Daisekirinzan ( 大石林山) is an incredible natural wonder of Okinawa. Located in the island's remote north, the “Big Stone Woods Mountain”, as its name is translated, is a 200-million-year-old limestone “forest”, with bizarre rock formations and beautiful scenery.
Due to its position in the far south east of Japan, Miyazaki was largely undeveloped for most of Japan's history and as such is home to some beautiful untouched landscapes and national parks, as well as natural locations that tie into Japan's earliest mythology. Miyazaki City, the prefecture's capital, tends to be a little overlooked when considering what Miyazaki as a whole has to offer.
Sado, the largest island in Japan, is usually a quiet, peaceful island. But every year for the three-day Earth Celebration (EC) in August, the island transforms into a lively, international hub. Presented by world-renowned taiko drumming ensemble Kodo, EC is a music festival that brings performing art talents together from within and outside of Japan.
I checked on the internet if and where the most convenient beaches to go in Chiba Prefecture are and then Onjuku Beach caught my eye. Onjuku Beach is only a ten minute walk from Onjuku Station. The beach will welcome you with a big cactus tree saying “Amigo Onjuku”.
I have lived in Okinawa for years and I can say that the beaches are really beautiful during summer. A great spot for a weekend getaway at the beach would be Miyako Island, a small island located in the south of Okinawa. You can reach there from Naha by plane in about 1 hour.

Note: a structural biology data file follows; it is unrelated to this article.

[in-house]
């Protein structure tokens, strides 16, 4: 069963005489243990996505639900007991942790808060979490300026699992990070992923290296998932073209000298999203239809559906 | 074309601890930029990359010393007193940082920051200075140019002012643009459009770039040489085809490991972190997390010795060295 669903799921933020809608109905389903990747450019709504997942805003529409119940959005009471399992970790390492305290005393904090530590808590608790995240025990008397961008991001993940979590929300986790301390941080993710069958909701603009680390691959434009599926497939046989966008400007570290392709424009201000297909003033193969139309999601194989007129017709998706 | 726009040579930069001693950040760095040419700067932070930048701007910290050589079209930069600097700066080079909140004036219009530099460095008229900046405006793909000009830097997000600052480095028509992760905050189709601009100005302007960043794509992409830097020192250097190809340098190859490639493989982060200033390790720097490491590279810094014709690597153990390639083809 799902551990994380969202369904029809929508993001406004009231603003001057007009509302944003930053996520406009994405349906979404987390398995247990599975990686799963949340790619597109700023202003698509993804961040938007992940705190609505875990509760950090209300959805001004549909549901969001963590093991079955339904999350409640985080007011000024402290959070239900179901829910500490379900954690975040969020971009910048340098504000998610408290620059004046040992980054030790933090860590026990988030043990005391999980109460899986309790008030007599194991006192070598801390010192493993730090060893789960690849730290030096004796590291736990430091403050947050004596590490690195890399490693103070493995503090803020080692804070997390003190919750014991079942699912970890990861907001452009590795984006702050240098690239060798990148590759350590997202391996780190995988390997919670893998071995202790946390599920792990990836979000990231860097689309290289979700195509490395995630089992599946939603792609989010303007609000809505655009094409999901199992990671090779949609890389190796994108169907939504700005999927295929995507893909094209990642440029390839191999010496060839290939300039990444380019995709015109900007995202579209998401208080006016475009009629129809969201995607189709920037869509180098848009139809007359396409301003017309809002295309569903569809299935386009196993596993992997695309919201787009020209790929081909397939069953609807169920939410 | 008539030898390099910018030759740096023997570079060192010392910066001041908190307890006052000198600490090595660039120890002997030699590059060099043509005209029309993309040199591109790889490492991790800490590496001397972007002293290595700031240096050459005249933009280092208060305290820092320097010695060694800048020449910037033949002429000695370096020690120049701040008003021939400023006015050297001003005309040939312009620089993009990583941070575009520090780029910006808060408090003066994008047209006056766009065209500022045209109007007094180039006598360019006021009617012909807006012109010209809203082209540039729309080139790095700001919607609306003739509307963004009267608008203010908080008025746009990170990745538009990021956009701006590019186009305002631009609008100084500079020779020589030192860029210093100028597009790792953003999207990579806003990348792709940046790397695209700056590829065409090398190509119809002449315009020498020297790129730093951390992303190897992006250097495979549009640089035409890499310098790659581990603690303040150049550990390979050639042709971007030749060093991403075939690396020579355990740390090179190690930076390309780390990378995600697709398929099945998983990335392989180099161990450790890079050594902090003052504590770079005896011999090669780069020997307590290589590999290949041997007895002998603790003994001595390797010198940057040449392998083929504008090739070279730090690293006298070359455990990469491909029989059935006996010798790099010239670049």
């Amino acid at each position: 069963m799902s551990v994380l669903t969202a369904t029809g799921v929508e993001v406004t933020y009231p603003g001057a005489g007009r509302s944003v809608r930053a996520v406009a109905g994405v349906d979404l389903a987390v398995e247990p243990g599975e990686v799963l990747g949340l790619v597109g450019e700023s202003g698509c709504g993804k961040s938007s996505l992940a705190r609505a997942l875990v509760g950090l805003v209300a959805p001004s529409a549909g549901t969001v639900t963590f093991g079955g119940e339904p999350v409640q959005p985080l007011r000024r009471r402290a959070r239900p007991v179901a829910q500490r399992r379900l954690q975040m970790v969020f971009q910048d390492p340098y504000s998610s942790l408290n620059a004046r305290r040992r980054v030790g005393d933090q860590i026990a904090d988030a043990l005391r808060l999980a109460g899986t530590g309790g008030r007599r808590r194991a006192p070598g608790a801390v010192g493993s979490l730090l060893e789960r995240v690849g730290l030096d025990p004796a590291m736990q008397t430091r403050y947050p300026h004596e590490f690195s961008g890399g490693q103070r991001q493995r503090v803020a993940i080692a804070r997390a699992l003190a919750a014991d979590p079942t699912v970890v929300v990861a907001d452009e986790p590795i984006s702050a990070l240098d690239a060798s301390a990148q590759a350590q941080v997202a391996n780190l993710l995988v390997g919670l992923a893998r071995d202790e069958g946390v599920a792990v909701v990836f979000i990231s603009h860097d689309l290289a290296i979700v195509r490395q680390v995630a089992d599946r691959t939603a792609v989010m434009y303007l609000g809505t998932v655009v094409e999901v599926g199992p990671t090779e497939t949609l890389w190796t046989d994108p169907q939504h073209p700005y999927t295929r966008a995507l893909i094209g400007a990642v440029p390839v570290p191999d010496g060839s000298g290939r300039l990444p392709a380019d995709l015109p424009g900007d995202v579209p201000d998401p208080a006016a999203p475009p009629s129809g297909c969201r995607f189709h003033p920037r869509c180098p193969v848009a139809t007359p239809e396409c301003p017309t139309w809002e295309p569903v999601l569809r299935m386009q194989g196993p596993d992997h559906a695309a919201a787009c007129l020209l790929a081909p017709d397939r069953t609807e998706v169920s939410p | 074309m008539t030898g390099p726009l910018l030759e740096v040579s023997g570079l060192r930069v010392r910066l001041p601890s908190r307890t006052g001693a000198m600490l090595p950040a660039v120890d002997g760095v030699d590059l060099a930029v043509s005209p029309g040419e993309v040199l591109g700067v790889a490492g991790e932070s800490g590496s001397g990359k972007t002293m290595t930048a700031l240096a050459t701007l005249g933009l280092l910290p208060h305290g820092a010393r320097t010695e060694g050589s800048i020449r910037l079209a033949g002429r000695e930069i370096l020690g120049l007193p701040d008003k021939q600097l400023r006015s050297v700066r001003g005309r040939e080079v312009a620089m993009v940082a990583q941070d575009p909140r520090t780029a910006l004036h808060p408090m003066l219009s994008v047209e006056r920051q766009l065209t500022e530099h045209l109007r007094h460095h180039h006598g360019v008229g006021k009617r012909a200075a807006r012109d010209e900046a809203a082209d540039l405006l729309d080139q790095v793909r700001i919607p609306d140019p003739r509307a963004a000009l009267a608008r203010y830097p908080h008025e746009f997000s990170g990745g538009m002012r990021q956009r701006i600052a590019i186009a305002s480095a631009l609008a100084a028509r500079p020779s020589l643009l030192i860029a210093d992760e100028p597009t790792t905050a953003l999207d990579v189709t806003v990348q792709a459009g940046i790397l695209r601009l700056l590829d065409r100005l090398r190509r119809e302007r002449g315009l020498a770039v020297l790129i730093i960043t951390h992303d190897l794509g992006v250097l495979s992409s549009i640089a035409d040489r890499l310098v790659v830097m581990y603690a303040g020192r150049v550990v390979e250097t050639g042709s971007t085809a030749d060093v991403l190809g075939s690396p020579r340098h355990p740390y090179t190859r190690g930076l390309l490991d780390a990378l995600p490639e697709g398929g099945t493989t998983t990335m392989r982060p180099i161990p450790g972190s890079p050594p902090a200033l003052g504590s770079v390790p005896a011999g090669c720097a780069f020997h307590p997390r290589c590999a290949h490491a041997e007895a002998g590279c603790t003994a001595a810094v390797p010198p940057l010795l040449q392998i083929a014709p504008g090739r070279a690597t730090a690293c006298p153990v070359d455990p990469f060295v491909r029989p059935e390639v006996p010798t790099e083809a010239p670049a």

Fifteen minutes from the Okinawa mainland by ferry, the 8km long island of Kudakajima is pure paradise, where island nature embraces ancient folklore and restful living.
Let me show you an area that often stays unnoticed, but holds so much fun, beauty, history and great relaxing spots. The city of Nanjo is located in the south-eastern part of Okinawa. It lies right on the ocean has much history to share and has a beautiful view of the coast line. Here are my five tips for a daytrip to Nanjo.
Taketomi Island is easily reachable from Ishigaki Island, at only ten minutes by ferry from Ishigaki Port. You can reach Taketomi with one of the two ferry companies, Ishigaki Dream Tours and Yaeyama Kanko Ferry. At Ishigaki Port, you can also get package tours to make the most of your time on this beautiful island.
On Aka Jima (Aka Island), all roads lead to the ocean. That is, if you can call them roads. Barely wide enough to accommodate one car, the three tiny lanes in the village of Aka all run parallel to the sea, and from every corner you can catch glimpses of that absolutely perfect ocean, with a color so distinct they had to give it a name — 'Kerama Blue'.
When visiting Tottori Prefecture, a visit to the Tottori Sakyu (Tottori Sand Dunes), part of Sanin Kaigan National Park, is mandatory! These sand dunes stretch along 16 kilometers of the Sea of Japan’s coastline. They, the biggest sand dunes in Japan, were formed when sediment carried from the nearby Chugoku Mountains by the Sendaigawa River was washed out to the Sea of Japan. The dunes themselves were formed as the sand was redeposited on shore.